Siebel Correspondence, technologically a dinosaur solution. Running Microsoft Word as single-threaded proces on a Windows-based Siebel Server… Well, it still works and there are plenty of implementations still using this good-old approach. But the side-effects are there. Scalability (only by adding servers, regardless of being small & virtual), little ability to include logic in the templates and sensitive to incidents such as hanging Word instances to name a few limitations. Still, use cases are still there.
Of course Oracle has alternatives in this area too. Our flag-ship product is Oracle Documaker, which came along with the aquisition of Skywire back in 2008. A full-fledged solution with enterprise capabilities including batch and interactive generation of documents, a full IDE called “Documaker Studio” with template design capabilities driven by business users (really), workflow driven and scalable build of Web logic server. But this post is not about Documaker.
I wanted to highlight a recent customer web cast:
For those who are not familiar with BI Publisher, this is an application allowing to generate reports, and is available as a standalone product but as well integrated in products such as OBIEE and Siebel. BI Publisher can work with different data feeds, but the integration of BI Publisher in Siebel is purely based on Web services.
Funny fact: BI Publisher was long ago sold as XML Publisher. Similar to Documaker it works with an XSD to map data elements into a report document, where Microsoft Word is the “editing tool” or IDE using a BI Publisher plug-in to support mapping the data. Under the hood, in Word you do no generate a true Word document but rather an XSL-FO (XSL Formatting Objects) template. Consider Word as just the IDE which was chosen in the past. BI Publisher can output in different output format including pdf, rtf, xls and ppt.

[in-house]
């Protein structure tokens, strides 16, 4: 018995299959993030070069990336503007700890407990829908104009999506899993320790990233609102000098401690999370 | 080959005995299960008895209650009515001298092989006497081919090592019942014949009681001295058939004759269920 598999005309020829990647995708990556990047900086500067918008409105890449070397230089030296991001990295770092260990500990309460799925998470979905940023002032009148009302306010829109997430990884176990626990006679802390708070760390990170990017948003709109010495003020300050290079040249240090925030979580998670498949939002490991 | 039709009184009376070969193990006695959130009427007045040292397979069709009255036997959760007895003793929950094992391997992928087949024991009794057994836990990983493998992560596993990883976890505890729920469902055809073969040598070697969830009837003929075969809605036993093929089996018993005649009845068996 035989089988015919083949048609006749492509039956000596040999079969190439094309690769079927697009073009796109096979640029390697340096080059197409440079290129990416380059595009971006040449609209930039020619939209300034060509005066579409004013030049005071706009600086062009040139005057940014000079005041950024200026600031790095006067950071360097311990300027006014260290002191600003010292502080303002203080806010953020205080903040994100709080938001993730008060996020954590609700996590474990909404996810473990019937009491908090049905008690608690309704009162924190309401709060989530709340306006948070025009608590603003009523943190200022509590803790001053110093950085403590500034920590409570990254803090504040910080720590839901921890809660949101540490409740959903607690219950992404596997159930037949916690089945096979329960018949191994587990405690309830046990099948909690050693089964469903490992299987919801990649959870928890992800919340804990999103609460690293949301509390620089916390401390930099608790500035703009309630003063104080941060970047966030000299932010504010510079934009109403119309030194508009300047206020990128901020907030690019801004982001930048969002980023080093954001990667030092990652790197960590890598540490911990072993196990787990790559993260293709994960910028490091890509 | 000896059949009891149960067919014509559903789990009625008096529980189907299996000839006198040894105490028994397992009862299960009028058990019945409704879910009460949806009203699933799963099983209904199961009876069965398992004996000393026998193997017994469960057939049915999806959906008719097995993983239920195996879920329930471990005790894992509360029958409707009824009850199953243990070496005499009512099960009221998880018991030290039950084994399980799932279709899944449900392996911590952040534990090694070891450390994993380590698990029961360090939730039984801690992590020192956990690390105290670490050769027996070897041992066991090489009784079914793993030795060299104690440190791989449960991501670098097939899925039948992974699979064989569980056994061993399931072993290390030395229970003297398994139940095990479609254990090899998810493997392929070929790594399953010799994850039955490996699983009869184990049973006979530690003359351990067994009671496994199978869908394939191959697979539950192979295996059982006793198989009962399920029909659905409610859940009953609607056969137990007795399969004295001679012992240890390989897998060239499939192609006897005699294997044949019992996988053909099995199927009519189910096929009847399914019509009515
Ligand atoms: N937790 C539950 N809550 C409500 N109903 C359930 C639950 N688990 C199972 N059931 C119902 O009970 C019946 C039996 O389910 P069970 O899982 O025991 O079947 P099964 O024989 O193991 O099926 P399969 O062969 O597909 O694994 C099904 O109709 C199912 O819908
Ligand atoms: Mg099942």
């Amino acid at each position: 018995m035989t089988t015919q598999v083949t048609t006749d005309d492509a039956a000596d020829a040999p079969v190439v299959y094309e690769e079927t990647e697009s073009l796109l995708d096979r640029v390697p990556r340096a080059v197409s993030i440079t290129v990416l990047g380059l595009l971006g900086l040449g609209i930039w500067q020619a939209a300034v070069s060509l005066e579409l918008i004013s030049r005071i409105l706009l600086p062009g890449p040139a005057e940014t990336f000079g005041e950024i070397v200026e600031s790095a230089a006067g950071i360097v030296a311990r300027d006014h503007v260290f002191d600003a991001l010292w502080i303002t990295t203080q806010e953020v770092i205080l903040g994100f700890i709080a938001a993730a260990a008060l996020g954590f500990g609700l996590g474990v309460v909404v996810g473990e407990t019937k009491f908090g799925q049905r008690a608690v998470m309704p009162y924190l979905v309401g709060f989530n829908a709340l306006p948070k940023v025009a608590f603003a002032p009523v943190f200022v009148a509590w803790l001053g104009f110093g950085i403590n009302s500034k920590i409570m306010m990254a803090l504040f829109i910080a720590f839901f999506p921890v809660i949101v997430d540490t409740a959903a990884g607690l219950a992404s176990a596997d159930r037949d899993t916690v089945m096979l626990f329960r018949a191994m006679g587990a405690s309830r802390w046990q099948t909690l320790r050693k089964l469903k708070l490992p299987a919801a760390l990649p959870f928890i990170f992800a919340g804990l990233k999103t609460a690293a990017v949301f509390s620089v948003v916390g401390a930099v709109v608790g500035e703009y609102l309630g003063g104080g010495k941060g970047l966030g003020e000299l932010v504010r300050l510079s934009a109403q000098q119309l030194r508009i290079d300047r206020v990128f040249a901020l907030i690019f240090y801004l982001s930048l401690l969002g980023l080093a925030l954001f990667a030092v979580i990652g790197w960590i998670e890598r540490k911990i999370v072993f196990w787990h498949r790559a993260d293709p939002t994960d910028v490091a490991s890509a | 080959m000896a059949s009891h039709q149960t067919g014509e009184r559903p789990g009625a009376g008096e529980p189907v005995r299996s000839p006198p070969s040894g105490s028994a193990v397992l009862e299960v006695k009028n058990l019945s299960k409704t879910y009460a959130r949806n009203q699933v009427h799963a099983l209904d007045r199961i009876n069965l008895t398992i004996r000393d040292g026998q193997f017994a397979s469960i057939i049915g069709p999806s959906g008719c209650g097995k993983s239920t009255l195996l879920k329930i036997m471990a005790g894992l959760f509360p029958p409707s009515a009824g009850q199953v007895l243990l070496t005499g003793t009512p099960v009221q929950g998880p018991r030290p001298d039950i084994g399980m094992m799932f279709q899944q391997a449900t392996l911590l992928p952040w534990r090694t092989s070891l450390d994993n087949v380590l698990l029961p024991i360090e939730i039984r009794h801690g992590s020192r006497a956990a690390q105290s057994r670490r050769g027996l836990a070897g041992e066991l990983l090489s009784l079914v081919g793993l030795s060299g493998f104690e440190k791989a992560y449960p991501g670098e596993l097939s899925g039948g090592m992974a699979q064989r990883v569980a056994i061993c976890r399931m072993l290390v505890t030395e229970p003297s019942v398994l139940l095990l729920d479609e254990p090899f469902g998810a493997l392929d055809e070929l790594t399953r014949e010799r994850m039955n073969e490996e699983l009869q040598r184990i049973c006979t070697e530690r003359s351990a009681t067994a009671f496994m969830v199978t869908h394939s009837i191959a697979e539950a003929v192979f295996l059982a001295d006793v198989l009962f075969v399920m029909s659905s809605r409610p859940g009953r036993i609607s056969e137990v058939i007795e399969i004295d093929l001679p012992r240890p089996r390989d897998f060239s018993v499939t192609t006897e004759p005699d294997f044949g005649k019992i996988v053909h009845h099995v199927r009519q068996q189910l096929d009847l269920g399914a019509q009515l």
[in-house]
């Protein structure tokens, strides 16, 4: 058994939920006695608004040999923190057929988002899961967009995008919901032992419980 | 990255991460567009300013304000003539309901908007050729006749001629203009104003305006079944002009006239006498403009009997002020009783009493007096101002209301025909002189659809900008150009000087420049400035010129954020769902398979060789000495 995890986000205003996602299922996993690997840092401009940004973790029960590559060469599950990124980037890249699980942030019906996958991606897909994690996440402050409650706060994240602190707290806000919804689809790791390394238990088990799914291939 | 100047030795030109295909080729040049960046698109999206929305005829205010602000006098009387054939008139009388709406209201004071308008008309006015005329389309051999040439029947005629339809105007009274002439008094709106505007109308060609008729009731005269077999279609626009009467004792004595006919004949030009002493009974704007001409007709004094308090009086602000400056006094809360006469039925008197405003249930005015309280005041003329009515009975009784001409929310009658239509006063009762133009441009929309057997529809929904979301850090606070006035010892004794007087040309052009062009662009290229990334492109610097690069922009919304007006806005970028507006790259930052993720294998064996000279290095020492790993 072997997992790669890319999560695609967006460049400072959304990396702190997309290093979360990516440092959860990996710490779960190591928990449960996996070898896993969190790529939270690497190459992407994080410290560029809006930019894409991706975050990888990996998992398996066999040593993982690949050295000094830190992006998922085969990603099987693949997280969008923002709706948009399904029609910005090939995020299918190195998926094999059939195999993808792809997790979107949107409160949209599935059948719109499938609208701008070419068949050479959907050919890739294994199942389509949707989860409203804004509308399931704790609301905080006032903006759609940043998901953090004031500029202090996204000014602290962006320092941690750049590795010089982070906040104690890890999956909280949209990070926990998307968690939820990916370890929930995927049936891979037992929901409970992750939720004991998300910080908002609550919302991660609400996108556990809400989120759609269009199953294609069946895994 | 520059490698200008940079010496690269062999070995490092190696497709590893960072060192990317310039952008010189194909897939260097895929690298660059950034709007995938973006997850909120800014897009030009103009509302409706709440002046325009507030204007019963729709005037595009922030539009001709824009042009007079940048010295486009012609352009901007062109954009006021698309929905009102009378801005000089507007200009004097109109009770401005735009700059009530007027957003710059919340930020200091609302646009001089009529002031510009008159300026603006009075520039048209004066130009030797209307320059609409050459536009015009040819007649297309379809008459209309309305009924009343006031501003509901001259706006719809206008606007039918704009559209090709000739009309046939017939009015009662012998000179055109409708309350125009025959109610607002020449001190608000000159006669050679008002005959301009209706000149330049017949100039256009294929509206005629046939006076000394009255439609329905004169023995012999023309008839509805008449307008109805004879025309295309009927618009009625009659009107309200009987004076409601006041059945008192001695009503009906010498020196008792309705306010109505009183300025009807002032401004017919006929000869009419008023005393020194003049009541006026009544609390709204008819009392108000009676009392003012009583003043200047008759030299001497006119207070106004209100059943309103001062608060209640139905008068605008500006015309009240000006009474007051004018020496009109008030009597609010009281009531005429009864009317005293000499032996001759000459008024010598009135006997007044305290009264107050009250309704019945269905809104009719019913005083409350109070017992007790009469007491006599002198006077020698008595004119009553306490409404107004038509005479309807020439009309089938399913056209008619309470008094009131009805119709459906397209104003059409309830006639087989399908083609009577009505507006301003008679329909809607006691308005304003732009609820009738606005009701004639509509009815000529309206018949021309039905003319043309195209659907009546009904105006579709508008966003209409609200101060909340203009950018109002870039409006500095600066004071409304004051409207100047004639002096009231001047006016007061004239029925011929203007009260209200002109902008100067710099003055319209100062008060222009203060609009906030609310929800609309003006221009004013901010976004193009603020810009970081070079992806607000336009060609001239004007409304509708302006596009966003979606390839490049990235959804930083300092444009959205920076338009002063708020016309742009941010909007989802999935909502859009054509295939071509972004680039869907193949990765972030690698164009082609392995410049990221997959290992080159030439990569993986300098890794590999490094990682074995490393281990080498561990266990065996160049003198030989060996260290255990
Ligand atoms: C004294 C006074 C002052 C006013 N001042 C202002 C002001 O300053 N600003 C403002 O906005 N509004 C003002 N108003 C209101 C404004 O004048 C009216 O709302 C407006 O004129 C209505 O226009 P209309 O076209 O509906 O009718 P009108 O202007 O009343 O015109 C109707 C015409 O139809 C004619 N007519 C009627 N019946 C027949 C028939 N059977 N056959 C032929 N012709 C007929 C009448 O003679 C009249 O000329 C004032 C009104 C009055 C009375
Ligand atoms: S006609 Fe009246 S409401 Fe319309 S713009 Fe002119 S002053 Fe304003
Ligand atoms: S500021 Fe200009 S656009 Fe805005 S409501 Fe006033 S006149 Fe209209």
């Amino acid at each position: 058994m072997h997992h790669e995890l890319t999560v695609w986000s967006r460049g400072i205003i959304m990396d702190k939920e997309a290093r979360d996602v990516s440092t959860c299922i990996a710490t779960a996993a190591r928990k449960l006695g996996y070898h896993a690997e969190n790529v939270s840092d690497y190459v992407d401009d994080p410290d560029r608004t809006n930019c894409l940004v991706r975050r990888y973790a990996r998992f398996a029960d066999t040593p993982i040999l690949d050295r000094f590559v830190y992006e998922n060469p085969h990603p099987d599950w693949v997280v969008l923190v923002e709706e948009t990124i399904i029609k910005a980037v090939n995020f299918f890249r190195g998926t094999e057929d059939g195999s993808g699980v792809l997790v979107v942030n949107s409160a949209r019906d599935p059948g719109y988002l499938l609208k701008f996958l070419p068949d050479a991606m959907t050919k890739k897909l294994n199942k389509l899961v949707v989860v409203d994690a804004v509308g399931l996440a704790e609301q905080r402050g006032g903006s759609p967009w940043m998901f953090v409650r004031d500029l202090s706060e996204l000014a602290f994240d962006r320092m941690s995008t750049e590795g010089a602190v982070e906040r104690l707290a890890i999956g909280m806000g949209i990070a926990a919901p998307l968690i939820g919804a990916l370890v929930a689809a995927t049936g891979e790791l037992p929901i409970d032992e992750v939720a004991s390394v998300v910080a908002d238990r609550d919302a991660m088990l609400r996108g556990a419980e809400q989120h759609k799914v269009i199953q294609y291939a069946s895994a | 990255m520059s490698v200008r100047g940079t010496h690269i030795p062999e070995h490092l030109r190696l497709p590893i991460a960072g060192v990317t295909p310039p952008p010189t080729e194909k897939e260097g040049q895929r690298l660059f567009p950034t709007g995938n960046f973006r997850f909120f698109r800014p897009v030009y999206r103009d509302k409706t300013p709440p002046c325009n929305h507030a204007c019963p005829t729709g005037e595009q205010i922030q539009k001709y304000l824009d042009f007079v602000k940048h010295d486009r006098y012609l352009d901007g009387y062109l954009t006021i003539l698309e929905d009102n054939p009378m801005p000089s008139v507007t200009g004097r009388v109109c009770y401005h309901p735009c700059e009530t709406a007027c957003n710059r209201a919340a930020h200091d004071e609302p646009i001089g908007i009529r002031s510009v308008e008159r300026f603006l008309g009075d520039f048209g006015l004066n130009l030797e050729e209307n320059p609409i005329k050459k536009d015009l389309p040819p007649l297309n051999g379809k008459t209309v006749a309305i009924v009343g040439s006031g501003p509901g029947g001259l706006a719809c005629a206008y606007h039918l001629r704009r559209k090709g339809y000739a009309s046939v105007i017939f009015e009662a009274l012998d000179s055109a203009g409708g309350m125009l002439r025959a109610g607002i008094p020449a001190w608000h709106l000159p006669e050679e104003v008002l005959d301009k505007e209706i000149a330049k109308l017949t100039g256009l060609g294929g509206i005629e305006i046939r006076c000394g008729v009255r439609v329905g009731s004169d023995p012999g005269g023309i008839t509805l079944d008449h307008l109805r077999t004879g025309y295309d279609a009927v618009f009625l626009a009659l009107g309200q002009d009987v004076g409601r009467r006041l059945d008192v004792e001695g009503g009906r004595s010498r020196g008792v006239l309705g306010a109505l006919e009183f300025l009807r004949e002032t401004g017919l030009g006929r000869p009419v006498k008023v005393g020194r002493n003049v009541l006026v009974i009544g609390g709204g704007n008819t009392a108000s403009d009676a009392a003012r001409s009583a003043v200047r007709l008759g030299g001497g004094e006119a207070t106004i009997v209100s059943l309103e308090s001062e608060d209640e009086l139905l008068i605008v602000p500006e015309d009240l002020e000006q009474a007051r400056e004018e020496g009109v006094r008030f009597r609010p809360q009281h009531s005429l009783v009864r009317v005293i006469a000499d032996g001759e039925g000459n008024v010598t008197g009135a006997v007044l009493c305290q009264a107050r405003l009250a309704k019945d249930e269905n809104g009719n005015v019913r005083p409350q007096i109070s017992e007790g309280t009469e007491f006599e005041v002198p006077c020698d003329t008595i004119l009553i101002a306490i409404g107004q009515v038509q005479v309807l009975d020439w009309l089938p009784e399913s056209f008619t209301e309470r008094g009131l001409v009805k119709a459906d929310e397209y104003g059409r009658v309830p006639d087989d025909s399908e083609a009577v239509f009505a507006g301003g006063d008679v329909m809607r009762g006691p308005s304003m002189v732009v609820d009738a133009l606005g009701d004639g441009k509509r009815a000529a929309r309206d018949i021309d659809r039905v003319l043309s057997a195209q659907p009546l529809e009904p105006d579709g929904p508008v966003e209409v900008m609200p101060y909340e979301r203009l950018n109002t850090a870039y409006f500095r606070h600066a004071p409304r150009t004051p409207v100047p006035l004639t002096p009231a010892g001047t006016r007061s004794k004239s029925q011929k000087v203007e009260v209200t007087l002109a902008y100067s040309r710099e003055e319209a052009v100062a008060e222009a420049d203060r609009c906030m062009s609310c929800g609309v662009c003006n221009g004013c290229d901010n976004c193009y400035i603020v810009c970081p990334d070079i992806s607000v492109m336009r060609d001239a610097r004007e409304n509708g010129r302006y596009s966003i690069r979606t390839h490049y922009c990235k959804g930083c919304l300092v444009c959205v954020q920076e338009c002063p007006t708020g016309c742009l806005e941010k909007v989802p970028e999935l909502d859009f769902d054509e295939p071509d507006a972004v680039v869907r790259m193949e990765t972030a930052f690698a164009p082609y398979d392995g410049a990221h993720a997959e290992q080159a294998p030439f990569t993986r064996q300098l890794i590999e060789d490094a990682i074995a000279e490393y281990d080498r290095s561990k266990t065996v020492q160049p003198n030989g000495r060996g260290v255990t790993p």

Where writing typical “report” template can be pretty straight-forward. Developing a true correspondence letter type-of-template though could easily become more complex. Think of hiding paragraphs or making distinctions based on recipients or recipient-related attributes. The cool thing is that in your XSD you can essentially provide all relevant data available in Siebel, as long as you can relate it to the business object on which you base your XSD (Integration object). And with XSL you have a lot of flexibility at your fingertips, but you need to have some level of comfort in writing XSL 🙂
So… defining a BI Publisher template document can easily become more an IT-task than a task for a business-type of user, because of the need to resort to custom XSL instructions / logic.
What Deloitte did for the New York State Justice Center was leveraging the Siebel Reporting business service to on-demand generate a Word document and allow post-editing. This is a nice alternative for traditional Siebel Correpondence and a fairly low-cost solution in terms of licensing too. But the limitations should be kept in mind with regards to template development and management in general. There is no such thing as a multi-user IDE with in-build version control, approval workflow and more of those goodies you would get with a solution like Documaker.